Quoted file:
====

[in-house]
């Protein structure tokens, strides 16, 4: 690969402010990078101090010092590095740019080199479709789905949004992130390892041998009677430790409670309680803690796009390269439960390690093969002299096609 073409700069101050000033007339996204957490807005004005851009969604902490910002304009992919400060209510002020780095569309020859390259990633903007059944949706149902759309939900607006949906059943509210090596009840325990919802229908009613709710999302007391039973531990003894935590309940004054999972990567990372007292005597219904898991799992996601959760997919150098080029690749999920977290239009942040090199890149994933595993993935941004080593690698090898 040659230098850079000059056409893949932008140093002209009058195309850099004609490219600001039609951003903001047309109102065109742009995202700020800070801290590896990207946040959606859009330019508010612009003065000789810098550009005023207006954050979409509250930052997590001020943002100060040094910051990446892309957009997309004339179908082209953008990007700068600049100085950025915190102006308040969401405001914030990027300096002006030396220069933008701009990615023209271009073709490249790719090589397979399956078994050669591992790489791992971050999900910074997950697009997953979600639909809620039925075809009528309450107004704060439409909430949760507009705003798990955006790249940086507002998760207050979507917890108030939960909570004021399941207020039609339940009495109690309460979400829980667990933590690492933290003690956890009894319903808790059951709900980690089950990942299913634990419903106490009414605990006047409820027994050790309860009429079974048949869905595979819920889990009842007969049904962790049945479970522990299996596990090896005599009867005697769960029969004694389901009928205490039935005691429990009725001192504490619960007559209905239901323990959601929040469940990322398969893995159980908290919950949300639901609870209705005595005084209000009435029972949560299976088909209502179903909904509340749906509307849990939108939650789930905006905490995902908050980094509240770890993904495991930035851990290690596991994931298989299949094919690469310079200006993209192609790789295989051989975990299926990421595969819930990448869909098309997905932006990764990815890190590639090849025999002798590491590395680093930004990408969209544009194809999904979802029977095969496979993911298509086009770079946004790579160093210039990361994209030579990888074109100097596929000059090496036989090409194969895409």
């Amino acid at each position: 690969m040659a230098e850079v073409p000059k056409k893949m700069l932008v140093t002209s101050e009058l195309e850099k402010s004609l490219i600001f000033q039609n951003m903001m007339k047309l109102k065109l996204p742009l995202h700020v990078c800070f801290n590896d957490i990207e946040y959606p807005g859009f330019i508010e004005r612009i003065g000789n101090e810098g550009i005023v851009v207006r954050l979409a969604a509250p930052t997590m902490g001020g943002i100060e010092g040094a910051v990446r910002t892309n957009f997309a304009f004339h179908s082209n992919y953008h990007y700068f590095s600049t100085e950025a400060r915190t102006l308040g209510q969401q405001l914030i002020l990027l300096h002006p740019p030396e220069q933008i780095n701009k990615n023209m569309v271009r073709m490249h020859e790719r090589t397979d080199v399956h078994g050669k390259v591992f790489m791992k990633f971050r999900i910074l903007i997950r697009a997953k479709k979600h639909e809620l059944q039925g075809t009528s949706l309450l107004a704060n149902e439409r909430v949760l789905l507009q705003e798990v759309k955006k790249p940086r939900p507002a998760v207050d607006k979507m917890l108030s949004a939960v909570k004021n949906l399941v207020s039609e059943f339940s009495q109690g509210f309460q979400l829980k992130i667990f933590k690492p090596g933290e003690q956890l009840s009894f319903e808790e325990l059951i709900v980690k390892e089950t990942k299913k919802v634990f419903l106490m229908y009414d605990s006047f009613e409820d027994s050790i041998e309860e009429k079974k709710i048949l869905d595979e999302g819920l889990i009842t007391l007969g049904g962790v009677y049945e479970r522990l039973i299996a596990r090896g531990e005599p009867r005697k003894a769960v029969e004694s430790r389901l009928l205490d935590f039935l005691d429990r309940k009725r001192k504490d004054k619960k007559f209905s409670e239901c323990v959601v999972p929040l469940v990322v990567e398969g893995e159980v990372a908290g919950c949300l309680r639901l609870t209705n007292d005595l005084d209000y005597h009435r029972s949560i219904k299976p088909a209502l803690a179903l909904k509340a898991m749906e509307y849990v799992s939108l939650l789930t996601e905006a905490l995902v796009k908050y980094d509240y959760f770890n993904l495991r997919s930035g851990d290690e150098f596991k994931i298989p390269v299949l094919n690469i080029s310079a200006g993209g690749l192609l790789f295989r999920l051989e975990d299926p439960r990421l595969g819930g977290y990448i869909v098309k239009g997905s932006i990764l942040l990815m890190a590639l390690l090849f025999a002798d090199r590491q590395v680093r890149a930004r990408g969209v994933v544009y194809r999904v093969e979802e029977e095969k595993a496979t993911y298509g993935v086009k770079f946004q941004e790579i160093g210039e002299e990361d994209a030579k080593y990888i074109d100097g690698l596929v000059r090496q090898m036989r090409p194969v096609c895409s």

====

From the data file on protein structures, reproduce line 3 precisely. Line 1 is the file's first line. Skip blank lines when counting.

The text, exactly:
């Amino acid at each position: 690969m040659a230098e850079v073409p000059k056409k893949m700069l932008v140093t002209s101050e009058l195309e850099k402010s004609l490219i600001f000033q039609n951003m903001m007339k047309l109102k065109l996204p742009l995202h700020v990078c800070f801290n590896d957490i990207e946040y959606p807005g859009f330019i508010e004005r612009i003065g000789n101090e810098g550009i005023v851009v207006r954050l979409a969604a509250p930052t997590m902490g001020g943002i100060e010092g040094a910051v990446r910002t892309n957009f997309a304009f004339h179908s082209n992919y953008h990007y700068f590095s600049t100085e950025a400060r915190t102006l308040g209510q969401q405001l914030i002020l990027l300096h002006p740019p030396e220069q933008i780095n701009k990615n023209m569309v271009r073709m490249h020859e790719r090589t397979d080199v399956h078994g050669k390259v591992f790489m791992k990633f971050r999900i910074l903007i997950r697009a997953k479709k979600h639909e809620l059944q039925g075809t009528s949706l309450l107004a704060n149902e439409r909430v949760l789905l507009q705003e798990v759309k955006k790249p940086r939900p507002a998760v207050d607006k979507m917890l108030s949004a939960v909570k004021n949906l399941v207020s039609e059943f339940s009495q109690g509210f309460q979400l829980k992130i667990f933590k690492p090596g933290e003690q956890l009840s009894f319903e808790e325990l059951i709900v980690k390892e089950t990942k299913k919802v634990f419903l106490m229908y009414d605990s006047f009613e409820d027994s050790i041998e309860e009429k079974k709710i048949l869905d595979e999302g819920l889990i009842t007391l007969g049904g962790v009677y049945e479970r522990l039973i299996a596990r090896g531990e005599p009867r005697k003894a769960v029969e004694s430790r389901l009928l205490d935590f039935l005691d429990r309940k009725r001192k504490d004054k619960k007559f209905s409670e239901c323990v959601v999972p929040l469940v990322v990567e398969g893995e159980v990372a908290g919950c949300l309680r639901l609870t209705n007292d005595l005084d209000y005597h009435r029972s949560i219904k299976p088909a209502l803690a179903l909904k509340a898991m749906e509307y849990v799992s939108l939650l789930t996601e905006a905490l995902v796009k908050y980094d509240y959760f770890n993904l495991r997919s930035g851990d290690e150098f596991k994931i298989p390269v299949l094919n690469i080029s310079a200006g993209g690749l192609l790789f295989r999920l051989e975990d299926p439960r990421l595969g819930g977290y990448i869909v098309k239009g997905s932006i990764l942040l990815m890190a590639l390690l090849f025999a002798d090199r590491q590395v680093r890149a930004r990408g969209v994933v544009y194809r999904v093969e979802e029977e095969k595993a496979t993911y298509g993935v086009k770079f946004q941004e790579i160093g210039e002299e990361d994209a030579k080593y990888i074109d100097g690698l596929v000059r090496q090898m036989r090409p194969v096609c895409s």